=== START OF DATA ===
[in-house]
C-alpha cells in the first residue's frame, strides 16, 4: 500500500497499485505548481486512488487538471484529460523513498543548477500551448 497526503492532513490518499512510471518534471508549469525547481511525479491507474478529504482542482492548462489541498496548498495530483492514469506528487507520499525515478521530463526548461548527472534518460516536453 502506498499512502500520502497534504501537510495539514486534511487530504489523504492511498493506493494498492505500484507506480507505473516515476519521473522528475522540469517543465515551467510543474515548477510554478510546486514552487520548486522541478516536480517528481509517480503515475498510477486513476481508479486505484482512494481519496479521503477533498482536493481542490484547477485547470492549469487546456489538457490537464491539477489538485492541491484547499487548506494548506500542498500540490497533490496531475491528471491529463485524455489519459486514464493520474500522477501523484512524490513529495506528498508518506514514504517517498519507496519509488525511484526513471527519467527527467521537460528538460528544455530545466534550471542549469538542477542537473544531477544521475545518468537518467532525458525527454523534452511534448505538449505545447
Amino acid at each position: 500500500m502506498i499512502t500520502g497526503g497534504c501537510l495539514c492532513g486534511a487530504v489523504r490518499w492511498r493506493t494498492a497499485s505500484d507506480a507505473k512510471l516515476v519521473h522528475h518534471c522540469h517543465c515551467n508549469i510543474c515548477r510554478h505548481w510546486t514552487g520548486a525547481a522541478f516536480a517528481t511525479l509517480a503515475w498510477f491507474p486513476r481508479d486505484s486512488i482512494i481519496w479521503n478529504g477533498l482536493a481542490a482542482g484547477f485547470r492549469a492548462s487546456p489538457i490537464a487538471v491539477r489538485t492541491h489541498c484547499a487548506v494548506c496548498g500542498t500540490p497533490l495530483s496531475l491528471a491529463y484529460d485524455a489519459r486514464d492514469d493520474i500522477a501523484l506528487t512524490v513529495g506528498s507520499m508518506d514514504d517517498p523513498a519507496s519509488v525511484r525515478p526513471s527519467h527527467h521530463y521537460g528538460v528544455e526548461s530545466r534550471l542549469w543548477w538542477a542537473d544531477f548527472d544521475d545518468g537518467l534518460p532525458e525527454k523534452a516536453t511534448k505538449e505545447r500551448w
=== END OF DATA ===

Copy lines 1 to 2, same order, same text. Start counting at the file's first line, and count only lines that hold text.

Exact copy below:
[in-house]
C-alpha cells in the first residue's frame, strides 16, 4: 500500500497499485505548481486512488487538471484529460523513498543548477500551448 497526503492532513490518499512510471518534471508549469525547481511525479491507474478529504482542482492548462489541498496548498495530483492514469506528487507520499525515478521530463526548461548527472534518460516536453 502506498499512502500520502497534504501537510495539514486534511487530504489523504492511498493506493494498492505500484507506480507505473516515476519521473522528475522540469517543465515551467510543474515548477510554478510546486514552487520548486522541478516536480517528481509517480503515475498510477486513476481508479486505484482512494481519496479521503477533498482536493481542490484547477485547470492549469487546456489538457490537464491539477489538485492541491484547499487548506494548506500542498500540490497533490496531475491528471491529463485524455489519459486514464493520474500522477501523484512524490513529495506528498508518506514514504517517498519507496519509488525511484526513471527519467527527467521537460528538460528544455530545466534550471542549469538542477542537473544531477544521475545518468537518467532525458525527454523534452511534448505538449505545447